By Manya Koetse

 

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China Brands & Marketing

KFC China’s Psyduck Toy is a Viral Hit

As Psyduck goes viral, KFC Children’s Day toys are deemed “too childish for children but just perfect for us adults.”

Manya Koetse

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American fast-food chain KFC recently introduced three new Pokémon toys to go with its kids’ meals in various regions across China, with one of the toys, in particular, becoming a viral hit: Psyduck (可达鸭).

The new Pokémon toys were introduced on May 21st to celebrate Children’s Day (June 1). As reported by Shanghai Daily, the toys are randomly distributed in Children’s Day meals and will be released in different regions at different times.

Psyduck is a yellow duck-like Pokémon that is known to be confused because it’s bothered by headaches. One of the reasons why the Psyduck toy might be more popular than its fellow (Pikachu) toys, is because it dances, with its arms going up and down, and because of the catchy tune that starts once it starts moving. Psyduck is also a bit more dopey and ‘uncool’ than Pikachu, which makes him all the cooler (remember the Peppa Pig craze?)

Since its release, many people have been going crazy over the KFC toy. Psyduck fans have been hunting for the KFC treasure, and some have even turned it into a side business: they offer their services in getting as many KFC meals as necessary before grabbing the Psyduck toy – you’ll have to pay for their meal – and they’ll send the toy to their ‘customers’ later on.

The #Psyduck hashtag saw the first spike on Weibo on May 21st, the day of its release, when it received nearly 135 million views.

Although the toys were released for Children’s Day, most of these Psyduck fans are not kids at all. In one interview moment that went viral, an older man was asked about the Psyduck while he was standing in line at KFC. “I’m only here because my son wants it,” the man says. When he is asked how old his boy is, he answers: “He’s over thirty years old.”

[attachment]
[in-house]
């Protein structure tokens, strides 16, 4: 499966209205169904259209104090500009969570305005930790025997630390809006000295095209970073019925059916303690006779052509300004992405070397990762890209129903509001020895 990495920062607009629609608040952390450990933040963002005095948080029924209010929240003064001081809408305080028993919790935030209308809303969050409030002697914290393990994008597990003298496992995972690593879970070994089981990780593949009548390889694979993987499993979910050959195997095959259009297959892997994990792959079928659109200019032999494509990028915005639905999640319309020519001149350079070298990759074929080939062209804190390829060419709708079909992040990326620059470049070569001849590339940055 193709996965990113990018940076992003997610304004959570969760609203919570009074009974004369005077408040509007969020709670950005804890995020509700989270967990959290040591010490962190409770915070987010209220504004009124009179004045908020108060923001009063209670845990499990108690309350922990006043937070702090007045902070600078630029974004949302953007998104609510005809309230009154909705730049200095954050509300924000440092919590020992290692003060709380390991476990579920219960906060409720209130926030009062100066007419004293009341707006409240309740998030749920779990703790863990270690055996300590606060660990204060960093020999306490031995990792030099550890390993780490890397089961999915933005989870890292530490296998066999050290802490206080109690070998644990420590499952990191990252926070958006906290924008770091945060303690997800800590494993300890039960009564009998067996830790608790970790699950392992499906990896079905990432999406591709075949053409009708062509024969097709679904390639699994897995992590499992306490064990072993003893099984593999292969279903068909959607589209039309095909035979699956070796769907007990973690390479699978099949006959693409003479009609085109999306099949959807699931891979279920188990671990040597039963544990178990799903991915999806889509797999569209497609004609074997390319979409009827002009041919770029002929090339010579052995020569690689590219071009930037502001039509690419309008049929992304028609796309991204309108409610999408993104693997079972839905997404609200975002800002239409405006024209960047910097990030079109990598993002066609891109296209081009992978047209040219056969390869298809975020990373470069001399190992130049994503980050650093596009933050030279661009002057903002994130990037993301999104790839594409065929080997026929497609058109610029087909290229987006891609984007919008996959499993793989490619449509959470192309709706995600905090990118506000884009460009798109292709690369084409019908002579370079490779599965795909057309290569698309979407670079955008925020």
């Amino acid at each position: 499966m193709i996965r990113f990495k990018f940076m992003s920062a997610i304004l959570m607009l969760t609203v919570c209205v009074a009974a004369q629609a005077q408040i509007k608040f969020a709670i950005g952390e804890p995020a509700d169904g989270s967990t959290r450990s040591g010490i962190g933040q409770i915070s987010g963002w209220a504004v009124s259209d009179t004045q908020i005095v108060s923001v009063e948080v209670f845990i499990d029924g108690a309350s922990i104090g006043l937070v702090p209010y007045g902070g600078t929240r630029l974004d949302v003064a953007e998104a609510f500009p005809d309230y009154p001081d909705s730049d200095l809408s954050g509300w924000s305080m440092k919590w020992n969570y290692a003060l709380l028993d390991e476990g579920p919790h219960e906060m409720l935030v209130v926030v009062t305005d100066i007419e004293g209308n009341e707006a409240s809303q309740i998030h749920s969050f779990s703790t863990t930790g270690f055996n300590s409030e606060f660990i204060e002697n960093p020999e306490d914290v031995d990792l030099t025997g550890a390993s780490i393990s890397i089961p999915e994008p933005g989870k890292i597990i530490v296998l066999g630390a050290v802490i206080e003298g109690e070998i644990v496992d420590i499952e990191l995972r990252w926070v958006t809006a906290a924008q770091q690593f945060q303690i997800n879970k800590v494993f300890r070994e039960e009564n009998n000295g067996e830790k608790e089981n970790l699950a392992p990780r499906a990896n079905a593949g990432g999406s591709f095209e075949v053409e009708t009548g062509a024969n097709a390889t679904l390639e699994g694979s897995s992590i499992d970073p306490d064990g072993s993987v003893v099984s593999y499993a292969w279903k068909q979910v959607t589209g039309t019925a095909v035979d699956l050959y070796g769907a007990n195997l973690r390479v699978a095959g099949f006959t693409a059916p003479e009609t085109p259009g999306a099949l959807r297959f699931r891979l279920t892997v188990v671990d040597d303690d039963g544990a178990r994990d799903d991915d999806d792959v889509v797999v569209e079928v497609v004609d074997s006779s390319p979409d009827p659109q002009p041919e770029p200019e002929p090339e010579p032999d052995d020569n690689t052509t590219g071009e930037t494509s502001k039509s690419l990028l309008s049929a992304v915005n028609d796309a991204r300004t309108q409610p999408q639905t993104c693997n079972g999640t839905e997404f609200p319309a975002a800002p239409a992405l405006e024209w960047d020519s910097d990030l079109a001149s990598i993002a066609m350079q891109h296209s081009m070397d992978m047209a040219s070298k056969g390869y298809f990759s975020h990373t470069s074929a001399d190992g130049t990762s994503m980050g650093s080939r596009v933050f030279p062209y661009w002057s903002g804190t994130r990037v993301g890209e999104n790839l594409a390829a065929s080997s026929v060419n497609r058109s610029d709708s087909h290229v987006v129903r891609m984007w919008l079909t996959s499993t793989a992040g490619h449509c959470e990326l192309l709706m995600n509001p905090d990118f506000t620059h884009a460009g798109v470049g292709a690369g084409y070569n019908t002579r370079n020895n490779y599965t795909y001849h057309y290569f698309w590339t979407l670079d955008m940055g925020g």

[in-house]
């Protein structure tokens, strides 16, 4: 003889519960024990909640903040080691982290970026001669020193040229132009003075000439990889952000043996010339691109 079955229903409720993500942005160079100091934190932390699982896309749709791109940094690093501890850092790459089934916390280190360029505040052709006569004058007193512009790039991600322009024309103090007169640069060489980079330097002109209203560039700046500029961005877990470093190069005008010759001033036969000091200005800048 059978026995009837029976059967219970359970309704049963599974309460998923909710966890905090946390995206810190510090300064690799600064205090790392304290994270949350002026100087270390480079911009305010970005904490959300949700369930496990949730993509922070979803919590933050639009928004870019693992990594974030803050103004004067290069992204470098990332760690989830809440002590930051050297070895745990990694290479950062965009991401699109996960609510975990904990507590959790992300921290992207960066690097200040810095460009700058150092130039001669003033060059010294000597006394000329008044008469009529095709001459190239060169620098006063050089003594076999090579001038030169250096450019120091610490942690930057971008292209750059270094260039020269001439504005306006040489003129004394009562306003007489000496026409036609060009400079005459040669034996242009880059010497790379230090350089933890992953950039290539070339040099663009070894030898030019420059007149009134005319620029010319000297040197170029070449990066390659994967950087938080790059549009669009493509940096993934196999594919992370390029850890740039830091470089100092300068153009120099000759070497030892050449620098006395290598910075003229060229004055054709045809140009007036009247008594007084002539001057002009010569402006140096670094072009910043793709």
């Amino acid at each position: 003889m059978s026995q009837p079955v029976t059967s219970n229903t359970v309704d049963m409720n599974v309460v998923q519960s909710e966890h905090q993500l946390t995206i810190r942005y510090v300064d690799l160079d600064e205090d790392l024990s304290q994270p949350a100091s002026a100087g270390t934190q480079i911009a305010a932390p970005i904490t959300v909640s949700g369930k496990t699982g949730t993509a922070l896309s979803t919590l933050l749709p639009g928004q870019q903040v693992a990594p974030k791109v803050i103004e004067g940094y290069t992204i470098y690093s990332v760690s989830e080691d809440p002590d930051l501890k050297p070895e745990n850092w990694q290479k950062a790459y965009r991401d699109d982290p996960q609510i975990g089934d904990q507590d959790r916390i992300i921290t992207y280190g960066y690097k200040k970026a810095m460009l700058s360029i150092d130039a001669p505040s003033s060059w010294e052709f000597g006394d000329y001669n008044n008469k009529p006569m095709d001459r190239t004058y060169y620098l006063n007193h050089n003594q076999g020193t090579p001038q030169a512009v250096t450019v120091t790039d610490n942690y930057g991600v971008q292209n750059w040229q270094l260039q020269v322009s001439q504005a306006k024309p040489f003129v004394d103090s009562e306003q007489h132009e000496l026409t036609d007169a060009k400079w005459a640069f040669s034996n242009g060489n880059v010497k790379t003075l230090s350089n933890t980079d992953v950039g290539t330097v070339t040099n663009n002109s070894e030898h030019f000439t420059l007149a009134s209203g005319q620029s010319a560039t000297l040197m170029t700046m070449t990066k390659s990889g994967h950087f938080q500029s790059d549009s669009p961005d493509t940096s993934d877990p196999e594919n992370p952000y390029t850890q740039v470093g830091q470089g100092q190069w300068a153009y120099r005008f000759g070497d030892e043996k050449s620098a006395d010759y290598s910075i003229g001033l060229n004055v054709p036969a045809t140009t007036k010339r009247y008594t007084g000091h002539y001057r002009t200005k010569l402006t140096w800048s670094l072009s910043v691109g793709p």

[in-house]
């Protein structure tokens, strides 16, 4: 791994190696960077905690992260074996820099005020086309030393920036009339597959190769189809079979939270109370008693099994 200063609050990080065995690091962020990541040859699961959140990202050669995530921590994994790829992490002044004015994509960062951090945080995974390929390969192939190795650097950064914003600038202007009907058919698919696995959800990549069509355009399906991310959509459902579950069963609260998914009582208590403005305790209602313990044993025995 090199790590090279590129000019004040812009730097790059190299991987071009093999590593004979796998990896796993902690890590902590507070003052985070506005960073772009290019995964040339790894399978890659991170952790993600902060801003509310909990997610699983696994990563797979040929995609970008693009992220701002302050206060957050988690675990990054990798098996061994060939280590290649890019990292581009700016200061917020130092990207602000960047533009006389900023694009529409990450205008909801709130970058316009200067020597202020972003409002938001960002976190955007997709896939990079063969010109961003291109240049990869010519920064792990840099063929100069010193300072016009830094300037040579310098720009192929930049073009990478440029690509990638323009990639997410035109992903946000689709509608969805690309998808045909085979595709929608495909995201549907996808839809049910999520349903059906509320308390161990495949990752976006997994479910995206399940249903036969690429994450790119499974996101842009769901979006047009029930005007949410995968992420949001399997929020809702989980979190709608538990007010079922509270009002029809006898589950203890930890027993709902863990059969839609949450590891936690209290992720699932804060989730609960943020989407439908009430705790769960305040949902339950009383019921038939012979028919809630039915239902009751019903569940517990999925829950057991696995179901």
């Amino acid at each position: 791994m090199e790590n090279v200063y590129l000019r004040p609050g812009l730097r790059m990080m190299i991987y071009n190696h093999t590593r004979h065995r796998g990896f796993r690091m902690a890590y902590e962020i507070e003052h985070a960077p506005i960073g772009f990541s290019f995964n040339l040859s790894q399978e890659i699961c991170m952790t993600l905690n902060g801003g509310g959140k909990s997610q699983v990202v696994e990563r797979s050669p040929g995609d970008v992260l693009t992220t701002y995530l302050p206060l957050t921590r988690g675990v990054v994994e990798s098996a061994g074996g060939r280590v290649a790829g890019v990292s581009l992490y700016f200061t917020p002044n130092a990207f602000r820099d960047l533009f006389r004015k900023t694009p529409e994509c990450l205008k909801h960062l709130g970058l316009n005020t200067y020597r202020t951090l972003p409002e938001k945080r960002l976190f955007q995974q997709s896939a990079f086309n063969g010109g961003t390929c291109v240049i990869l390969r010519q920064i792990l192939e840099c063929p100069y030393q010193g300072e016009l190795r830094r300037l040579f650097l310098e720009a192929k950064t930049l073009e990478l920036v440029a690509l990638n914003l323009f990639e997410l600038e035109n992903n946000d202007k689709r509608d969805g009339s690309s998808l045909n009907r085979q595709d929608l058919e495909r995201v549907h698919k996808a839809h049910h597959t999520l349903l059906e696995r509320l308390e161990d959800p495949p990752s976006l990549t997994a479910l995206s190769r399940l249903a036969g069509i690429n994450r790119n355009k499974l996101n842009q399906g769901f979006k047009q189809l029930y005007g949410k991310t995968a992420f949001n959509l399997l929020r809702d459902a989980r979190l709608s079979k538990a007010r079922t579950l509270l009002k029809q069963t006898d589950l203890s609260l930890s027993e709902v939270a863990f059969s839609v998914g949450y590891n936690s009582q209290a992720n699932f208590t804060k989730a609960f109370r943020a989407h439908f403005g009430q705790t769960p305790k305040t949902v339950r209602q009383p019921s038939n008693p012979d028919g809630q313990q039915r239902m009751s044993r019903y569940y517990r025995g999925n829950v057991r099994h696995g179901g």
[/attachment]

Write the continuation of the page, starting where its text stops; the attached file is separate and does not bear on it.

A popular comment about the craze over the kids’ meal toys said: “This toy is perhaps too childish for children, but it’s just perfect for us adults.” The comment received nearly 20,000 likes.

If you buy a set meal including the toy, you will spend in between 59-109 yuan ($9-$16), but the reselling price of Psyduck has reportedly been as high as US$200 for just the Pokémon figure alone. KFC China has stated that it does not support this kind of reselling.

Illustration about the Psyduck crazy by New Weekly (@新周刊).

Especially among students, it has become popular to stick messages to the arms of the dancing Psyduck with motivational or humorous messages. Some students say the Psyduck keeps them company while they are studying.

Since short funny videos featuring Psyduck are going viral on Weibo and Douyin, a lot of Psyduck’s appeal relates to its social media success and joining in on the hype. People post videos of themselves unboxing their Psyduck, introducing it to their cat, imitating it, or they use the Psyduck in various creative ways.

This is not the first time for KFC toys to become a national craze. Earlier this year, KFC came out with limited edition blind boxes in a collaboration with Chinese toymaker Pop Mart. To get one of the dolls, customers needed to buy a 99 yuan (US$15.5) family set meal.

But the blind box sales also sparked criticism from China’s Consumer Association for promoting over-purchasing of its food and causing food waste. In order to get all of the six collectible dolls, including the rarest ones, customers would start buying many meals just for the dolls. As reported by SCMP at the time, one customer went as far as to spend US$1,650 on a total of 106 meals to collect all six dolls.

KFC is the most popular fast-food chain in China. People outside of China are sometimes surprised to find that KFC is so hugely popular in the mainland.

As explained in the book written about KFC China’s popularity (“Secret Recipe for Success“), its success story goes back to 1987, when the restaurant opened its first doors near Tiananmen Square in Beijing. Some reasons that contributed to KFC’s success in China are the popularity of chicken in China, the chain’s management system, the restaurant’s adaptation to local taste, and its successful marketing campaigns.

Now, Psyduck can be added as one of the ingredients in KFC China’s perhaps not-so-secret recipe for success.

By Manya Koetse

With contributions by Miranda Barnes

Featured image via @Baaaaaaaaal, Weibo.com

Image via Weibo